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TRINSEY v. MITCHELL

March 17, 1994

JACK TRINSEY
v.
BRENDA K. MITCHELL, et al.



The opinion of the court was delivered by: BY THE COURT; EDWARD N. CAHN

 CAHN, C.J.

 This case involves the constitutionality of Pennsylvania's ballot access laws for senatorial and gubernatorial candidates of major political parties, as well as peripheral challenges to other aspects of the election scheme. plaintiff Jack Trinsey ("Trinsey"), appearing pro se,1 challenges the constitutionality of certain signature requirements of the Pennsylvania Election Code ("Election Code"). Additionally, Trinsey asks this court for an order rescheduling Pennsylvania's primary election for a later date, and for a monetary judgment against the Republican State Committee of Pennsylvania ("RSC"). Jurisdiction in this matter exists pursuant to 28 U.S.C. § 1331.

 Before the court is a Rule 12(b)(6) motion to dismiss plaintiff's complaint. For the reasons discussed below, the court will grant defendants' motion to dismiss.

 I. Legal Standard

 The purpose of a Rule 12(b)(6) motion is to test the legal sufficiency of a complaint. Sturm v. Clark, 835 F.2d 1009, 1011 (3d Cir. 1987). A complaint may not be dismissed under Rule 12(b)(6) for failure to state a claim upon which relief can be granted unless "it appears beyond doubt that the plaintiff can prove no set of facts in support of his claim which could entitle him to relief." Perry v. Grant, 775 F. Supp. 821, 824 (M.D. Pa. 1991) (quoting Conley v. Gibson, 355 U.S. 41, 45-46, 2 L. Ed. 2d 80, 78 S. Ct. 99 (1957)). In deciding a motion to dismiss pursuant to 12(b)(6), the court must "accept as true all the allegations in the complaint and all reasonable inferences that can be drawn therefrom, and view them in the light most favorable to the non-moving party." Rocks v. Philadelphia, 868 F.2d 644, 645 (3d Cir. 1989). Dismissal is not appropriate unless it clearly appears that plaintiff can prove no set of facts in support of his claim which would entitle him to relief. Robb v. Philadelphia, 733 F.2d 286, 290 (3d Cir. 1984).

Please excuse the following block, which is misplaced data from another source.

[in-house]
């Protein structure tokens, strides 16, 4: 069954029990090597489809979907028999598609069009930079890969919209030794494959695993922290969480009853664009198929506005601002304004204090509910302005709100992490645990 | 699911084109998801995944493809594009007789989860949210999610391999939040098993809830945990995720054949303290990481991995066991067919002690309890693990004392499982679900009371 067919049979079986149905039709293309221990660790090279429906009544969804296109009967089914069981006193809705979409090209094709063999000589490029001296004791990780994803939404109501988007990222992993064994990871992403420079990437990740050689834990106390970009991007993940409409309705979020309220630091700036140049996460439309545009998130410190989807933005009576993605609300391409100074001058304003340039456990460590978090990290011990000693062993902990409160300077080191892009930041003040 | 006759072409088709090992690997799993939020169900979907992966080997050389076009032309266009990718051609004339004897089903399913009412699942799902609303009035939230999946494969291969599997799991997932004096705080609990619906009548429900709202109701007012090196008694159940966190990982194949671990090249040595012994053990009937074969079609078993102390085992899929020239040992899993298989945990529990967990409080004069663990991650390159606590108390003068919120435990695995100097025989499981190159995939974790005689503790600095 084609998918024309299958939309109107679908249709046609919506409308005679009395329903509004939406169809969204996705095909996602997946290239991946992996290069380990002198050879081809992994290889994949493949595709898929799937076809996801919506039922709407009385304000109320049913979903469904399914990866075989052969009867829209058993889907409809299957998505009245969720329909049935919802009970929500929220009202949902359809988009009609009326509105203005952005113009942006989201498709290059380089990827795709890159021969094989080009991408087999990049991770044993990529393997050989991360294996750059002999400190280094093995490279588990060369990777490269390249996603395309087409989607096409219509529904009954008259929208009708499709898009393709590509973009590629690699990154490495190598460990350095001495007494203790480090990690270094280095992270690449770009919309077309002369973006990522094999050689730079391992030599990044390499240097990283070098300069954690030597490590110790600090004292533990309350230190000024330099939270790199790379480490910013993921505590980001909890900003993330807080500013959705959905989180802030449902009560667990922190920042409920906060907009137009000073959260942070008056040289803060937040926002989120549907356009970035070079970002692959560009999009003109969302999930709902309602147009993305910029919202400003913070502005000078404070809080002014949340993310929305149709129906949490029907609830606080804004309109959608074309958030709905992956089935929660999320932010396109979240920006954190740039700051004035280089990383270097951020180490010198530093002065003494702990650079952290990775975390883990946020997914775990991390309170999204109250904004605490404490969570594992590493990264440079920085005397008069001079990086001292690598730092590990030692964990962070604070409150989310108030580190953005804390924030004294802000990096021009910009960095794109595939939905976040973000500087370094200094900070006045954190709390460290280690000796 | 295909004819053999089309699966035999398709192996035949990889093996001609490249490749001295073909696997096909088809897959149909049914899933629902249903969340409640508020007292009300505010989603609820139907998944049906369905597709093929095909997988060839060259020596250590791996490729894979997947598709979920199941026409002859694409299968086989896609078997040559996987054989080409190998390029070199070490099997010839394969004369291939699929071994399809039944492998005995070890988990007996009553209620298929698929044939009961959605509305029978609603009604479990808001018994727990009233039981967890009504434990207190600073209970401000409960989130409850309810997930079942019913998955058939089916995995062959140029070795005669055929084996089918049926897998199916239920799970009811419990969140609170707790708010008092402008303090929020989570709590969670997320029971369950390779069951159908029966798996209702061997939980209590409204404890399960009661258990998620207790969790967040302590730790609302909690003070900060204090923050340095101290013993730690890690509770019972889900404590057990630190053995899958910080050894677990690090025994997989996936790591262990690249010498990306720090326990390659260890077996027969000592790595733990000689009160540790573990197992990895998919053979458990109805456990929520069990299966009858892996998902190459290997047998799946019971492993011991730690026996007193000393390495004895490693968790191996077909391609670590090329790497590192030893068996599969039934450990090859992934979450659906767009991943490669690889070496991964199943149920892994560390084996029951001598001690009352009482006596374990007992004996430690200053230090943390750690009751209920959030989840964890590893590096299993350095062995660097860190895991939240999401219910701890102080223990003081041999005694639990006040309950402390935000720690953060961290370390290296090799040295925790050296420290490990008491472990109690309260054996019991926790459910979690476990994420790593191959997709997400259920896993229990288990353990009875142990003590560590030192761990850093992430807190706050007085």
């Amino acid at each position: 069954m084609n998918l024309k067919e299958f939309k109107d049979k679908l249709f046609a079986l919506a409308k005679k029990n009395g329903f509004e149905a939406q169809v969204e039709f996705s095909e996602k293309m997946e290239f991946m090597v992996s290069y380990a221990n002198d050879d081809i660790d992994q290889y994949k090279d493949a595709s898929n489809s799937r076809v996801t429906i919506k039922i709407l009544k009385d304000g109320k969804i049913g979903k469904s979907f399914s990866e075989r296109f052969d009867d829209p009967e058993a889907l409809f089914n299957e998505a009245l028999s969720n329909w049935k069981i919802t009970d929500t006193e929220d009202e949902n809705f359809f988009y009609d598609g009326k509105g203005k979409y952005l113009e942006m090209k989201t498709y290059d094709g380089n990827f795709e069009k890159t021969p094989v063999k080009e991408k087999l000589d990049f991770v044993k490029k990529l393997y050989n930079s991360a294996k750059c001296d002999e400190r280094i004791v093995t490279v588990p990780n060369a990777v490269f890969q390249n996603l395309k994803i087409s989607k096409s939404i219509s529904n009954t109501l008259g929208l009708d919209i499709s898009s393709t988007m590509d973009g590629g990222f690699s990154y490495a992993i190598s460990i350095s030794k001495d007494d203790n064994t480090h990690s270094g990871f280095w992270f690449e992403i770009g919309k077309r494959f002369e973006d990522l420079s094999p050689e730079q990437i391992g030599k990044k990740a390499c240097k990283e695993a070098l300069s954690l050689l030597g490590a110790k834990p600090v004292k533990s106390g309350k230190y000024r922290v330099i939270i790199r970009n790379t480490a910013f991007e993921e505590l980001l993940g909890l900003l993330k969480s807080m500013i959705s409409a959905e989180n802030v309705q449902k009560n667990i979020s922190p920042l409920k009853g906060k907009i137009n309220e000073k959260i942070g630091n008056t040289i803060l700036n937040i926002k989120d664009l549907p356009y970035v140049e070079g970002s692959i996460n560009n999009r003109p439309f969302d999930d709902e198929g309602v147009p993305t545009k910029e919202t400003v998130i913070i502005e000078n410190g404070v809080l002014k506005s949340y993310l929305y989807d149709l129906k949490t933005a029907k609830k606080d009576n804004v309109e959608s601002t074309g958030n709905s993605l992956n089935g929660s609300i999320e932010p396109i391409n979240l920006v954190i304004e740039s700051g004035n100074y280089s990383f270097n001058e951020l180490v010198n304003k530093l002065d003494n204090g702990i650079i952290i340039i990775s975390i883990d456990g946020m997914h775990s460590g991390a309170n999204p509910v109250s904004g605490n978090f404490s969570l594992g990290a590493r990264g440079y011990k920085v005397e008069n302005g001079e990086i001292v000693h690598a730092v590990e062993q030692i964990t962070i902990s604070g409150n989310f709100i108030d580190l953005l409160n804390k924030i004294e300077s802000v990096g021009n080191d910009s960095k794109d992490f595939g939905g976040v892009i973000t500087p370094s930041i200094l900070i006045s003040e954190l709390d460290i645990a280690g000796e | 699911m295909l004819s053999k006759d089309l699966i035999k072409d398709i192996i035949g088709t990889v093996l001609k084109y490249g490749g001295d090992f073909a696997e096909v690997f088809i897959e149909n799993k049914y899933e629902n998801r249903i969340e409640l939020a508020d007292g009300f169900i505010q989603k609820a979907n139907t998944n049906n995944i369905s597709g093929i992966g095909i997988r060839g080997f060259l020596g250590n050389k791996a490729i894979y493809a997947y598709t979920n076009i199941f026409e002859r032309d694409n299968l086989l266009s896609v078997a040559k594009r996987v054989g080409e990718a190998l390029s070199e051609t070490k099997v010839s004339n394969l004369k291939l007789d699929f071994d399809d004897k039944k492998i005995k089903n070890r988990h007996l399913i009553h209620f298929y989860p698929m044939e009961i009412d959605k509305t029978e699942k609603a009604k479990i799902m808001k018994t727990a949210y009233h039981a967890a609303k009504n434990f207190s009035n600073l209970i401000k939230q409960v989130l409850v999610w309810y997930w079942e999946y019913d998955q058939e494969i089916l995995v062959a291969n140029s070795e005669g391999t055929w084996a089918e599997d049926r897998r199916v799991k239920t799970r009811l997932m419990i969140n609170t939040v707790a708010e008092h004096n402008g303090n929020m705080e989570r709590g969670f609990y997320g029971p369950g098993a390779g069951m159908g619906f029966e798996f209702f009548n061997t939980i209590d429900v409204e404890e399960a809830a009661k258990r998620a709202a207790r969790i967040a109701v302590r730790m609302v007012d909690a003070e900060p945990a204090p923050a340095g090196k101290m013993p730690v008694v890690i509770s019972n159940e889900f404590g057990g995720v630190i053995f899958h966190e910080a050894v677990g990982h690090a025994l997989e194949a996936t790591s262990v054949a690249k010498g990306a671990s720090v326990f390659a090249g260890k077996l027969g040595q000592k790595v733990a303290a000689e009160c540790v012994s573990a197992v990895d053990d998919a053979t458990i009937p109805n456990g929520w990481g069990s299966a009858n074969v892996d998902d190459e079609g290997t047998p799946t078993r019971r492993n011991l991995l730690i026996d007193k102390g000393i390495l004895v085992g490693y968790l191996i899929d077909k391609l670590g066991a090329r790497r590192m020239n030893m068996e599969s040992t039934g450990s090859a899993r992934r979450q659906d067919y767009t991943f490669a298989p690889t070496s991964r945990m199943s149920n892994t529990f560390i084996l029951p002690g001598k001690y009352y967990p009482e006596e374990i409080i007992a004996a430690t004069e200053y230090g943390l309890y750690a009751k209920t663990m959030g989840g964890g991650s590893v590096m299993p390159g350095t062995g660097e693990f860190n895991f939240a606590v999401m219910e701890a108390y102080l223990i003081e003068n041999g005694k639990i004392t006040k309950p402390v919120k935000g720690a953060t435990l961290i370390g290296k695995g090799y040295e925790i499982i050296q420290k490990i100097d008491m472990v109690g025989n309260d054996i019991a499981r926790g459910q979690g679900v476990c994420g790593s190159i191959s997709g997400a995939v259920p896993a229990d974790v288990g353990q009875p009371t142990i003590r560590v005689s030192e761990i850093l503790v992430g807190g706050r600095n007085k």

II. Background

 On February 14, 1994, Trinsey, a self-described "rank and file member of the Republican Party" (Compl. at 3, P 7a), who is "relentlessly litigating for more fair and equitable voter rights not only in this Honorable Court but in every State in the Union" (Compl. at 3, P 7b), filed a three-count complaint seeking the following relief:

 
(1) a declaratory judgment that sections of the Election Code, which require that persons seeking the nomination of a major political party file a nomination petition bearing a requisite number of signatures in an allotted time frame, pose an unconstitutional burden on candidates. See 25 P.S. §§ 2868, 2872.1 and 2873.
 
(2) an order rescheduling the primary election.
 
(3) a monetary judgment against the Republican State Committee of Pennsylvania "in an amount equal to [Trinsey's] fair share of 1994 Republican Primary Campaign Funds." (Compl. at 8, P 15).

 Each argument will be dealt with seriatim.2

 III. Discussion

 A. Constitutionality of Election Code ...


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